Four decades ago, many individuals hailed education in the United States as the new growth industry1 In the late 1960s and early 1970s, however, declining enrollments caught the K–12 educational system by surprise (Boyd, 1982; also, see Abramowitz & Rosenfeld, 1978). A decline in the birthrate (overwhelmingly among the White population) and an aging population meant fewer students enrolled in public schools. Adverse economic conditions (e.g., rising inflation) and a mounting societal dissatisfaction with levels of student achievement in the schools resulted in an erosion of public support and a diminished willingness to invest in education, particularly in a period of decline (see Boyd, 1982).2 At the same time, competition between educational interest groups (e.g., bilingual education and special education) garnered the support of some politicians in passing legislation, resulting in “mandates without money” (Levine, 1979; cited in Boyd, 1982, p. 232). The resulting factionalism created enormous pressures for school districts throughout the country to deal head-on with the problems and conflicts of managing school systems with declining enrollments (Boyd & Wheaton, 1983). School administrators and school boards implemented numerous types of fiscal belttightening strategies (e.g., hiring freezes) to accommodate the decline in resources brought about by shrinking enrollments and exacerbated by growing inflation. One particular cost-saving measure that school districts used with some frequency—because school boards believed it made common and fiscal sense—was the closure of underutilized schools. In the 1970s, school boards closed over seven thousand public schools, affecting about 80% of the nation's school districts (Scott, 1983; also see Stinchcombe, 1984).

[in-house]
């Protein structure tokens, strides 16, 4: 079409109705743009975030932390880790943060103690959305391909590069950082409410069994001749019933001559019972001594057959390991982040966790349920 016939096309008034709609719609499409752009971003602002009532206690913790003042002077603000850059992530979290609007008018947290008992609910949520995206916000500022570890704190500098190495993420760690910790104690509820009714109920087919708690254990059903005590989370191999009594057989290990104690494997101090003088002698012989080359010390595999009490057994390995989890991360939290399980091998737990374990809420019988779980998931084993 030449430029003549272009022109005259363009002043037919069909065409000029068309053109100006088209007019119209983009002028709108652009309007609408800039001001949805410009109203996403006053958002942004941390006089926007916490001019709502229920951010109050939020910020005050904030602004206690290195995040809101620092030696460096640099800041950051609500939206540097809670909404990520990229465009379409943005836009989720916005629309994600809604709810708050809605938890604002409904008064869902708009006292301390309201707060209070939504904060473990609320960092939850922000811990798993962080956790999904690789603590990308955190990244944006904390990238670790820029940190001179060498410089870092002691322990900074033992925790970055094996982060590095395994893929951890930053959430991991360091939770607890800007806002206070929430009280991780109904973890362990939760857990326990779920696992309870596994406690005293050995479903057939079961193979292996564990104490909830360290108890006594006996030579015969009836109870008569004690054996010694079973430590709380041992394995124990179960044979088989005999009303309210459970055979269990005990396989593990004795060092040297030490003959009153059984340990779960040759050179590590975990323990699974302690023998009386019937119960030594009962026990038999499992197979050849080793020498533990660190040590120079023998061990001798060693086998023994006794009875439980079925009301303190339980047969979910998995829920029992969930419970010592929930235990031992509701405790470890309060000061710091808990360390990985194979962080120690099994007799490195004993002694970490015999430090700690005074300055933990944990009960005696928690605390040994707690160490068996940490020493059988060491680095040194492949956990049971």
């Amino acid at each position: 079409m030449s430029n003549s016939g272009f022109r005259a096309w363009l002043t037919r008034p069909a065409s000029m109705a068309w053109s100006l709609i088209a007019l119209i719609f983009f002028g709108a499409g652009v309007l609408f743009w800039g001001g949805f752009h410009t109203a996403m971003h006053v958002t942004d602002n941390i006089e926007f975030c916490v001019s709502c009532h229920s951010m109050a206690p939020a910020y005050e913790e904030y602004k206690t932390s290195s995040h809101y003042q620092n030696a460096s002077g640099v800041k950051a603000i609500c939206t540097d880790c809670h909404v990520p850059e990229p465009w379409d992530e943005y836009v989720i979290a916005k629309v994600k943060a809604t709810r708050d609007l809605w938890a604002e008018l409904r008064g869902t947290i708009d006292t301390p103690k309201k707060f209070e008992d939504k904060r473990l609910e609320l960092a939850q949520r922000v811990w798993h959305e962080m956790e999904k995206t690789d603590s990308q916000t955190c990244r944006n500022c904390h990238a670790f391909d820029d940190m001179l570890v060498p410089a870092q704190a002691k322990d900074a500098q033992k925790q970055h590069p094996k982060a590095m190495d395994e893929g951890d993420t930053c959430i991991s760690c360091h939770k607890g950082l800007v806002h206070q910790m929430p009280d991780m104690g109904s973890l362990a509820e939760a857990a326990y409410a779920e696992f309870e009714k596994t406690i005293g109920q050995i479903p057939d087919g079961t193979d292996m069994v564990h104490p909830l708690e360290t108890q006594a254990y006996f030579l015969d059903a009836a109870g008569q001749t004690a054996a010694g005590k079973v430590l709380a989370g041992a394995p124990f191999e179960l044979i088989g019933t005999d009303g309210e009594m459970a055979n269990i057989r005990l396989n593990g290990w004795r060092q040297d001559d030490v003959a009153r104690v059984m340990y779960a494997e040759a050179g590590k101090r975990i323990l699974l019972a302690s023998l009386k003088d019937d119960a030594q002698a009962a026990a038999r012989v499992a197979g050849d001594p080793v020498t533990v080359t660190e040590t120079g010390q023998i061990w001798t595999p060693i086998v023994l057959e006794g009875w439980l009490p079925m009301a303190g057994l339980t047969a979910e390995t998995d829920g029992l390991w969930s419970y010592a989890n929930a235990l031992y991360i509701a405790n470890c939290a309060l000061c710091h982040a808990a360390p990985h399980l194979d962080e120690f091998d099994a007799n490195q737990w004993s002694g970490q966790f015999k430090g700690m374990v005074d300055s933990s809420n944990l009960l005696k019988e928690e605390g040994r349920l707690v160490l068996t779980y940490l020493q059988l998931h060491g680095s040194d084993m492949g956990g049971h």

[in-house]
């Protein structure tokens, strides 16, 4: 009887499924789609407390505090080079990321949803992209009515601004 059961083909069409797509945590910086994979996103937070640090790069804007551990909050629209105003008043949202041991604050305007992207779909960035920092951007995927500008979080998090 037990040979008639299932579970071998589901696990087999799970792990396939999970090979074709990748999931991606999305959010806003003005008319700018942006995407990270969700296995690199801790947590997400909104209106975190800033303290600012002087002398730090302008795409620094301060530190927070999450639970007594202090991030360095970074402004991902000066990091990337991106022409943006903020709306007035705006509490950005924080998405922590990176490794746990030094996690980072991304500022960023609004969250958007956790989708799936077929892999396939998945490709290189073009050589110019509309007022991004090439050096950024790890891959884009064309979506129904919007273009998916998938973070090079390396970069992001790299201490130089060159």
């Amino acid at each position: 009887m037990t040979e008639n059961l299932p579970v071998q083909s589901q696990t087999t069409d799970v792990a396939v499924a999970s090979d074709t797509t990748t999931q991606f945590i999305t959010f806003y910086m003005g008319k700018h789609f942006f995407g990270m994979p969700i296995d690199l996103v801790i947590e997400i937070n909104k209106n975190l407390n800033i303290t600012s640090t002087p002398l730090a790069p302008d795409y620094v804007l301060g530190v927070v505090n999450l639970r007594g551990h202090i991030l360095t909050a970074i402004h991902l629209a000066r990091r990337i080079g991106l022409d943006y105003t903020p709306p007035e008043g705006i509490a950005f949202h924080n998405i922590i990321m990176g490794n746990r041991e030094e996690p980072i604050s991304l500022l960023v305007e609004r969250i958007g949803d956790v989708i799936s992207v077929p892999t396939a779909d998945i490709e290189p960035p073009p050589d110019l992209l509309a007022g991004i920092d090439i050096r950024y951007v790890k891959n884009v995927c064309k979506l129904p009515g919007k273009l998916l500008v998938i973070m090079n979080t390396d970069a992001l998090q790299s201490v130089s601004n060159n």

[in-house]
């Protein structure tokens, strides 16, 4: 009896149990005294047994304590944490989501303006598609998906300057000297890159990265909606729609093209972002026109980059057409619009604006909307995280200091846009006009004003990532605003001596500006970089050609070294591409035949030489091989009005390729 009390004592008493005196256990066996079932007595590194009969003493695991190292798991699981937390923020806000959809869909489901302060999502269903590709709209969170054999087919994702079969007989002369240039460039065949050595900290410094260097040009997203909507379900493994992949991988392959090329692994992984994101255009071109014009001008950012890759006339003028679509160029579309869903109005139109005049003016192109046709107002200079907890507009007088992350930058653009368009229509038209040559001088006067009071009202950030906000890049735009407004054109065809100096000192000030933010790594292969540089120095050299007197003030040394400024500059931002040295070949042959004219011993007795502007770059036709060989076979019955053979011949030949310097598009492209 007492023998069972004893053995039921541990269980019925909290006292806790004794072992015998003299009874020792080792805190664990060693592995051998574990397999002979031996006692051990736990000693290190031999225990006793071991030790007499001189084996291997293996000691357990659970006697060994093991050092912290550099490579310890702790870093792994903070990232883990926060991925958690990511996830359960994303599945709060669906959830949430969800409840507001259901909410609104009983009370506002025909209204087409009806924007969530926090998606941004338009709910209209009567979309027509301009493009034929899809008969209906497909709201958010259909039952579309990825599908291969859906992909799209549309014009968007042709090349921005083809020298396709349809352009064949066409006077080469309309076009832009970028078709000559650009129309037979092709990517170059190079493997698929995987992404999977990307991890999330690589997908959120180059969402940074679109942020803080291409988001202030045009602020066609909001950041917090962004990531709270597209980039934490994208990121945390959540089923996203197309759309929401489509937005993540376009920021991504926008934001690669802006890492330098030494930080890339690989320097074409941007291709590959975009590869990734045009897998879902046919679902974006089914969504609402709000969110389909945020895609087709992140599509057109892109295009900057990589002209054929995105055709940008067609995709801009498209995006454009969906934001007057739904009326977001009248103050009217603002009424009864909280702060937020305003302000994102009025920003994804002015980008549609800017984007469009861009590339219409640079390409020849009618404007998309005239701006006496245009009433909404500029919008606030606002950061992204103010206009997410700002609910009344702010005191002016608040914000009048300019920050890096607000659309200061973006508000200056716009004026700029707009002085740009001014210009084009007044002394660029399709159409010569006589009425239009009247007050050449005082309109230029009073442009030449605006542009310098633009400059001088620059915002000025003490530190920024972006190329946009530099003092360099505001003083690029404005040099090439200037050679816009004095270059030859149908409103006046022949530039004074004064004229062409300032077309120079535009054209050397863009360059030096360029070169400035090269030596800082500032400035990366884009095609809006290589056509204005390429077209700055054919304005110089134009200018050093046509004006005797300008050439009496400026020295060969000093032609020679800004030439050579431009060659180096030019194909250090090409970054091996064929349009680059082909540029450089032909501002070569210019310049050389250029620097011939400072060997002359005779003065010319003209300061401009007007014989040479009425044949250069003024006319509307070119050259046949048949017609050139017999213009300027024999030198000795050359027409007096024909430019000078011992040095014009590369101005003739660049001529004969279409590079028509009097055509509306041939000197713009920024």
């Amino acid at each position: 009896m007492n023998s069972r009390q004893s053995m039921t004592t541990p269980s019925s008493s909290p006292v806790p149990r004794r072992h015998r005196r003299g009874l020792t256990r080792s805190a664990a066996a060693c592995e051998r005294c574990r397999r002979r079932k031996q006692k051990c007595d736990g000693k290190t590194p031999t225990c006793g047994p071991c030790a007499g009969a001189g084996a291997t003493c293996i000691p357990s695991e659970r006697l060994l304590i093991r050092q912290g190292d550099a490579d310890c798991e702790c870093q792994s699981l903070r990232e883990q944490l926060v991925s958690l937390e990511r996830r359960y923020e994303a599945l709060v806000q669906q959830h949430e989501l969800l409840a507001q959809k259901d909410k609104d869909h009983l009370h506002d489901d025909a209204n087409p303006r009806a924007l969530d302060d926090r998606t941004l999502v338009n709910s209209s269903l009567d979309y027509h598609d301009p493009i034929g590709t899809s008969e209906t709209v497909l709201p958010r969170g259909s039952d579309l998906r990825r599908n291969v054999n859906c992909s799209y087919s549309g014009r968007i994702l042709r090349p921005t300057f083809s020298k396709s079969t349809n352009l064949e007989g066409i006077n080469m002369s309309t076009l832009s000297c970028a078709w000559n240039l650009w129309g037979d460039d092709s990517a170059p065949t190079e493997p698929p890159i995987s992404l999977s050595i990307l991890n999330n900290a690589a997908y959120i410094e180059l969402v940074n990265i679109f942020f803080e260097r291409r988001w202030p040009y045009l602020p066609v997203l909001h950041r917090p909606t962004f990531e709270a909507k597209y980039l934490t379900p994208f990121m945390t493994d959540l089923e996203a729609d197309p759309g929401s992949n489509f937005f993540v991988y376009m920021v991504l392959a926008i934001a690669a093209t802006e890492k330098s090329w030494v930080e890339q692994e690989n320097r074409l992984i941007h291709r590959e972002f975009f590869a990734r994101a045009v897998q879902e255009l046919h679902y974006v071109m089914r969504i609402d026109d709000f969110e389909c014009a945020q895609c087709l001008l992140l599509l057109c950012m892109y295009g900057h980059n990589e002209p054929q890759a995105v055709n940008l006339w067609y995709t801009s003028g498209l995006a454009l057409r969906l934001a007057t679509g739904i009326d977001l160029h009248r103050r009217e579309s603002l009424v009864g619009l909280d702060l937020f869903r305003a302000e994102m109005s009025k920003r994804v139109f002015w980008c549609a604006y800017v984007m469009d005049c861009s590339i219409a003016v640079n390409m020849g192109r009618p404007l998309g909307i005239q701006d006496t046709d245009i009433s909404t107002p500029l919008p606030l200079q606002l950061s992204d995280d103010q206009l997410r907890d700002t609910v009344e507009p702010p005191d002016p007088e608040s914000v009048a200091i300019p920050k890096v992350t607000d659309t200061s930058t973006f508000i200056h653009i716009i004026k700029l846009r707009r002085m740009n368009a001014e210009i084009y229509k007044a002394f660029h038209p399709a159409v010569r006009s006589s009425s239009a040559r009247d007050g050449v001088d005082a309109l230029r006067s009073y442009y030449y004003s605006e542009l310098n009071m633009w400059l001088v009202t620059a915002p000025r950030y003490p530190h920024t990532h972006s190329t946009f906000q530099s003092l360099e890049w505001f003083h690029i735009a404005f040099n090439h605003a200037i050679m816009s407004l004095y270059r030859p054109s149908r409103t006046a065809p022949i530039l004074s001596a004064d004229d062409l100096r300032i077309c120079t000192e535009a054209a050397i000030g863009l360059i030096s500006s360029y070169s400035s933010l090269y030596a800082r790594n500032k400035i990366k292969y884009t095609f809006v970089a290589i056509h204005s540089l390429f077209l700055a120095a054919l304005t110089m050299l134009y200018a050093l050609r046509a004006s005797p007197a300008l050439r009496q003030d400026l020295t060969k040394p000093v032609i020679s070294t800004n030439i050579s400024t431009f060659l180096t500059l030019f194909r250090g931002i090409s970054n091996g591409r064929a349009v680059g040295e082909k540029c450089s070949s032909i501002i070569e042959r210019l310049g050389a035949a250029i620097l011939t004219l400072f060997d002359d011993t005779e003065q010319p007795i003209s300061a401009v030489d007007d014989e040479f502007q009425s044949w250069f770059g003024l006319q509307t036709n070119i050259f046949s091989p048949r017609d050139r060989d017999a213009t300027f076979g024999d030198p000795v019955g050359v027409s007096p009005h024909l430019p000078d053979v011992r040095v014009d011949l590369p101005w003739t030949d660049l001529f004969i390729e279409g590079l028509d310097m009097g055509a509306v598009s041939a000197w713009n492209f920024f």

By the early 1980s, a voluminous and expanding literature on school closures had developed.3 The bulk of these studies, however, was largely prescriptive.4 These investigations dealt mainly with the advice and technical aspects of retrenchment (e.g., how to consolidate programs; how to